—Published in the 75th Anniversary Edition of the Sky-Hi News and written on behalf of the Grand County Historical Association
Horse and Wagon: 1862–1880
In the decade where Louis Pasteur invented pasteurization and Alfred Nobel created dynamite, the first recorded crossing of a wagon train on Rollins Pass was accomplished in 1862. There are relatively few photographs from this era—and judging from the photographs that do exist, traversing Rollins Pass must have been a staggering and formidable task. The travels and travails are well documented by Samuel Bowles, who speaks bluntly of the summer storms that interfered, “Hell was pleasanter and safer than a thunderstorm on [that] range.” He talks of mules and horses in the storm that “winced under the blast” and of “difficulties [being] frightful”—Bowles goes on to explain that very few wagon wheels “remain[ed] whole” after encountering the mud, rocks, and rivers on Rollins Pass.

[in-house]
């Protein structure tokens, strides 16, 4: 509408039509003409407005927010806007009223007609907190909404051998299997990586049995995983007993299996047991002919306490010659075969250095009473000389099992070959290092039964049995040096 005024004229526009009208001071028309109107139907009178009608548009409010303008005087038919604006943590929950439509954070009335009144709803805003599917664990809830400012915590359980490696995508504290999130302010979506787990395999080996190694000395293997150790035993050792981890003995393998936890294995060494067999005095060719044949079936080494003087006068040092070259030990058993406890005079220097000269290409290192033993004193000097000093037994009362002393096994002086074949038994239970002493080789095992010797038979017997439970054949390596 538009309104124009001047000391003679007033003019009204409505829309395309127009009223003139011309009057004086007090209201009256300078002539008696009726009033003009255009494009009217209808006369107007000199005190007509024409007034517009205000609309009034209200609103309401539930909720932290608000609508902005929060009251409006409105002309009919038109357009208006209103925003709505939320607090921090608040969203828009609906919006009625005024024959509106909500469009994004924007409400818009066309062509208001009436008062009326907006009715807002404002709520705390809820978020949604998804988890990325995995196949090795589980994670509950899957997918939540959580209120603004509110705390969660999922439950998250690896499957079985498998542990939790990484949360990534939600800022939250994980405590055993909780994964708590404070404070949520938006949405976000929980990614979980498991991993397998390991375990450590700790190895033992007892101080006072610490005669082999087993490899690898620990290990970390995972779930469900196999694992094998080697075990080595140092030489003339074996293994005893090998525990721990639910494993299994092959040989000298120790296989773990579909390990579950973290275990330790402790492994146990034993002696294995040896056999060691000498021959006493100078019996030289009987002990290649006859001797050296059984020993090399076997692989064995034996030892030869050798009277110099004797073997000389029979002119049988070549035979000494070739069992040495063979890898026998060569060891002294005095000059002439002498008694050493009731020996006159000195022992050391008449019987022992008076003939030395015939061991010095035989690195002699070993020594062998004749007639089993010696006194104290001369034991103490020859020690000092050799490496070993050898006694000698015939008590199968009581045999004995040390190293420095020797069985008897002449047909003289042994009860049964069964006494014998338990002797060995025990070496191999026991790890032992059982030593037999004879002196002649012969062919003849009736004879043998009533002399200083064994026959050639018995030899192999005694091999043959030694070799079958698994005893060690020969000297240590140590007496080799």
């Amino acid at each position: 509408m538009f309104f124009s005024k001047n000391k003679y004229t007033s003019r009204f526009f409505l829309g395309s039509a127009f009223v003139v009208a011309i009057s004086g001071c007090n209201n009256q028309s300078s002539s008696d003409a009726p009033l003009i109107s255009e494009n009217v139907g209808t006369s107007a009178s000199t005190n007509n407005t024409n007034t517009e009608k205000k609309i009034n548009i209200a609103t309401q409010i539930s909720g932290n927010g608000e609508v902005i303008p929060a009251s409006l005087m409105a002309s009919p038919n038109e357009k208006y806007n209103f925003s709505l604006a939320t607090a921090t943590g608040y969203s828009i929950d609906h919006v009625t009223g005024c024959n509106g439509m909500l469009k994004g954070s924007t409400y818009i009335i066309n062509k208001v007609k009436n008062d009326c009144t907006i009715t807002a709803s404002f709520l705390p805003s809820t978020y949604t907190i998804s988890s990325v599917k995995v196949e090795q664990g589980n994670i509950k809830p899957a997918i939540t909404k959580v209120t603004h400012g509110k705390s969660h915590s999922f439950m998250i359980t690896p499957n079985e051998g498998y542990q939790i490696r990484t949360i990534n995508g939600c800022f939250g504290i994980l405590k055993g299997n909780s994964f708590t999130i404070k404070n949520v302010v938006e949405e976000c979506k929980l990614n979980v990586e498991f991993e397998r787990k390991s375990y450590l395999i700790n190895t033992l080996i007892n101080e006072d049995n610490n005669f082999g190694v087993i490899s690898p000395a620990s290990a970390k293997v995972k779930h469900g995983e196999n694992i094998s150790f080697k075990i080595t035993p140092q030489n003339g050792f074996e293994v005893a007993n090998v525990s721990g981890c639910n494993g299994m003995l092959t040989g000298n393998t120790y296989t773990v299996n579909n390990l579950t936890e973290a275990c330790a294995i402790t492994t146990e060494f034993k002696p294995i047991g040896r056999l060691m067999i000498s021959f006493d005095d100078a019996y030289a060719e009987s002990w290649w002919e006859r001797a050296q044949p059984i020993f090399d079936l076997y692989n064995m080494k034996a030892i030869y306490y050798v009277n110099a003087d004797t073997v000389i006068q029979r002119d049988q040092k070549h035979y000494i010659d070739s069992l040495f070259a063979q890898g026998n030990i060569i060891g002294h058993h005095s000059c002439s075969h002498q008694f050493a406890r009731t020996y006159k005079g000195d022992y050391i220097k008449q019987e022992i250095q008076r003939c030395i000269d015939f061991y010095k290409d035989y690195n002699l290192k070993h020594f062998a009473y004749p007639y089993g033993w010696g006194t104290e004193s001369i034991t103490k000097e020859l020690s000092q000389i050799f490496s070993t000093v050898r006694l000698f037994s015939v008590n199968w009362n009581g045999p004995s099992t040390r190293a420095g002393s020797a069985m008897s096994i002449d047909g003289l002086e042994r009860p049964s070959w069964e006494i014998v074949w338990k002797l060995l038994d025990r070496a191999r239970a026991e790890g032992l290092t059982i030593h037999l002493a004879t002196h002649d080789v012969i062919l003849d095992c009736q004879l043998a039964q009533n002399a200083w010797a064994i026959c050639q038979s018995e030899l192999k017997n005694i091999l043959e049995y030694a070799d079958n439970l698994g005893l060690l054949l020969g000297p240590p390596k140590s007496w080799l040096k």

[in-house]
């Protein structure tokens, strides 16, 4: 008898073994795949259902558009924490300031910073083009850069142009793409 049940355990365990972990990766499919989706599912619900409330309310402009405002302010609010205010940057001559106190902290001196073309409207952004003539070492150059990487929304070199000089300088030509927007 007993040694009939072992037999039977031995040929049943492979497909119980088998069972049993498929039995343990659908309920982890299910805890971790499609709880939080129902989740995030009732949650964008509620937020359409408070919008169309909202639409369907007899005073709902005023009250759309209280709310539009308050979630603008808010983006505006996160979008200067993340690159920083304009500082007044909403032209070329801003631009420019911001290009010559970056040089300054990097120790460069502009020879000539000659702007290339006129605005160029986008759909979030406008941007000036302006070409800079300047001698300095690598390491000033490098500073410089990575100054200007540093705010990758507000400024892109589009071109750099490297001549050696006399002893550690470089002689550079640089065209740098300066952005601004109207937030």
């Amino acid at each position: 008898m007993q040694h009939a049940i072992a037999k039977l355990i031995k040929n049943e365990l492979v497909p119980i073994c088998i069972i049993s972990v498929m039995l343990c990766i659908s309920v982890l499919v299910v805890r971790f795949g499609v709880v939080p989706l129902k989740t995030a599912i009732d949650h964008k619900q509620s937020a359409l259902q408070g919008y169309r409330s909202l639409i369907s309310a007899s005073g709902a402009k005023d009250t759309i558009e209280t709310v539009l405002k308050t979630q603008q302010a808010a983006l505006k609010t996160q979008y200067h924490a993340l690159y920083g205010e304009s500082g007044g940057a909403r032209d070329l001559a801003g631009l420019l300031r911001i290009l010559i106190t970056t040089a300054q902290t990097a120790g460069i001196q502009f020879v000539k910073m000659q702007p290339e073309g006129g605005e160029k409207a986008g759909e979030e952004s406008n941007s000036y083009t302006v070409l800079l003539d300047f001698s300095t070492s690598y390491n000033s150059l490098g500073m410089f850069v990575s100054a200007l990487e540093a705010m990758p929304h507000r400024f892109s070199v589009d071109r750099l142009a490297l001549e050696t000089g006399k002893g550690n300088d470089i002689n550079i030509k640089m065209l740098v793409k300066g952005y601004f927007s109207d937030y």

Despite the difficulties encountered on these wagon journeys, the sensory feast casts a permanent spell on its visitors. Bowles captures, in writing, the first impressions of the beauty of which Rollins Pass has always been known: “Everywhere about us, where the snow and the rocks left space, were the greenest of grass, the bluest of harebells, the reddest of painter’s brush, the yellowest of sunflowers and buttercups. All, with the brightest of sun and the bluest of sky . . . that we were in raptures with the various beauties of the scene, and feel still that no spot in all our travel is more sacred to beauty than this.”
Colorado pioneer John Quincy Adams Rollins began his exploration of what would become Rollins Pass, and he wrote the editor at a Denver newspaper of his findings. Rollins speaks of “beautiful, quiet pools, fringed by overhanging willows, where speckled trout ‘most do congregate,’ alternated by rushing cascades and by wide-spread, pebble-bottomed shallow stretches, where the waters glimmer in the sun.” Ironically, Rollins claims that he is “neither a ‘literary’ [n]or ‘scientific gent’ ” yet his reports of the lands beyond Rollinsville are filled with euphony and literary genius; it is no wonder the place would soon be named after him: Rollins Pass.